Robots help position interventional needles
Posted: 28 October 2016 | Niamh Louise Marriott, Digital Content Producer | No comments yet
Precisely positioning needles will become faster thanks to a robotic arm that researchers from the Fraunhofer Institute have modified specifically…
Finding the ideal position for interventional needles – as used in biopsies – is a difficult and time-consuming process that can now be performed automatically, using a robotic arm to place a needle guide for the doctor at the optimal insertion point. With robotic assistance, doctors need five minutes to position the needle, as opposed to 30 minutes with conventional techniques.
An ultrasound shows a shadow on the liver – but is it a tumour? Often, the only way to conclusively answer this question is to perform a biopsy, to send the suspected tissue to a laboratory for testing.
However, placing the biopsy needle with precision is far from easy. On one hand, the doctor needs to be sure of reaching the suspected tissue – and not healthy tissue just millimetres to the side. On the other hand, the needle must not damage veins, nerve pathways, and organs such as the lungs, and cannot penetrate bony structures such as ribs. To obtain an overview, doctors begin by performing a computed tomography scan, which they use to manoeuvre the needle to the correct position. The same challenges arise in treatments that use needles to direct heating, cooling, or high-energy beams into the cancerous tissue, thereby destroying the tumour.
Combining robot precision and doctors’ expertise
Soon, precisely positioning needles will become faster thanks to a robotic arm that researchers from the Fraunhofer Institute for Manufacturing Engineering and Automation IPA’s Project group for Automation in Medicine and Biotechnology PAMB and the Fraunhofer Institute for Medical Image Computing MEVIS have modified specifically for this purpose.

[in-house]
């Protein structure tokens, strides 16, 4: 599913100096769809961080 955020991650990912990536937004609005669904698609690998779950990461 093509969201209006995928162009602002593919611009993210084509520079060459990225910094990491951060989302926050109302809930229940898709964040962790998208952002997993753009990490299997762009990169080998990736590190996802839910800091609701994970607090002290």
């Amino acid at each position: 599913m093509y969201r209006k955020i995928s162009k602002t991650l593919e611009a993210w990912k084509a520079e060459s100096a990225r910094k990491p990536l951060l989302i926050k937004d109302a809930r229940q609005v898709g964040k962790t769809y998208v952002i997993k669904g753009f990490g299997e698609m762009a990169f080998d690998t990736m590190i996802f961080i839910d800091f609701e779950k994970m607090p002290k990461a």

“Whereas humans struggle to position this sort of needle, it’s hard to beat a robot designed for the purpose,” says Andreas Rothfuss, a researcher at the PAMB.
“Our system removes burdens for doctors while leaving them in control.”
In other words, the robot does what it does best – locating the right path and positioning the needle guide so that there is no risk of hitting or injuring either doctor or patient. Thereafter, the doctor again takes command and inserts the needle into the tissue.
“A human needs 30 minutes to position the needle, but with robot assistance this is cut down to five minutes at most,” says Rothfuss.
To begin the procedure, the doctor begins by performing a computed tomography scan of the patient. This time, however, the robot arm accompanies the scan using a calibration tool to determine the ideal position to target a specific point in the image.
Software from Fraunhofer MEVIS analyses the image and supports the doctor in placing the virtual needle by displaying the needle in the image. If, instead of a biopsy, the doctor is administering treatment – seeking to destroy a tumour by applying heat, for instance – the software simulates how the heat will spread through the tissue.
The last step is to determine the number of needles and their positions required to kill off the entire tumour. Thereafter, the robot arm’s calibration tool is replaced with a needle guide. The robot transports the guide to the calculated position and places it on the skin at the correct angle. However, it does not insert the needle itself: this is left to the doctor, who pushes the needle into the tissue step by step through the needle guide held in place by the robot.
Less radiation exposure for doctor and patient
To ensure that the needle is in the planned position, doctors take X-rays as part of the standard procedure as they insert the needle into the tissue. Here, too, the robot offers several advantages. In conventional needle insertion, doctors hold the needle in place manually, obscuring a part of the X-ray. This also exposes doctors’ hands to radiation each time a monitoring image is taken. Now, the robot, impervious to radiation, can hold the needle in place with its needle guide. There is also a significant reduction in the patient’s radiation exposure – the doctor inserts the needle through the guide, eliminating needle slippage. As a result, the number of monitoring X-rays is greatly reduced.
The researchers hope that the system could reach the market in around three years.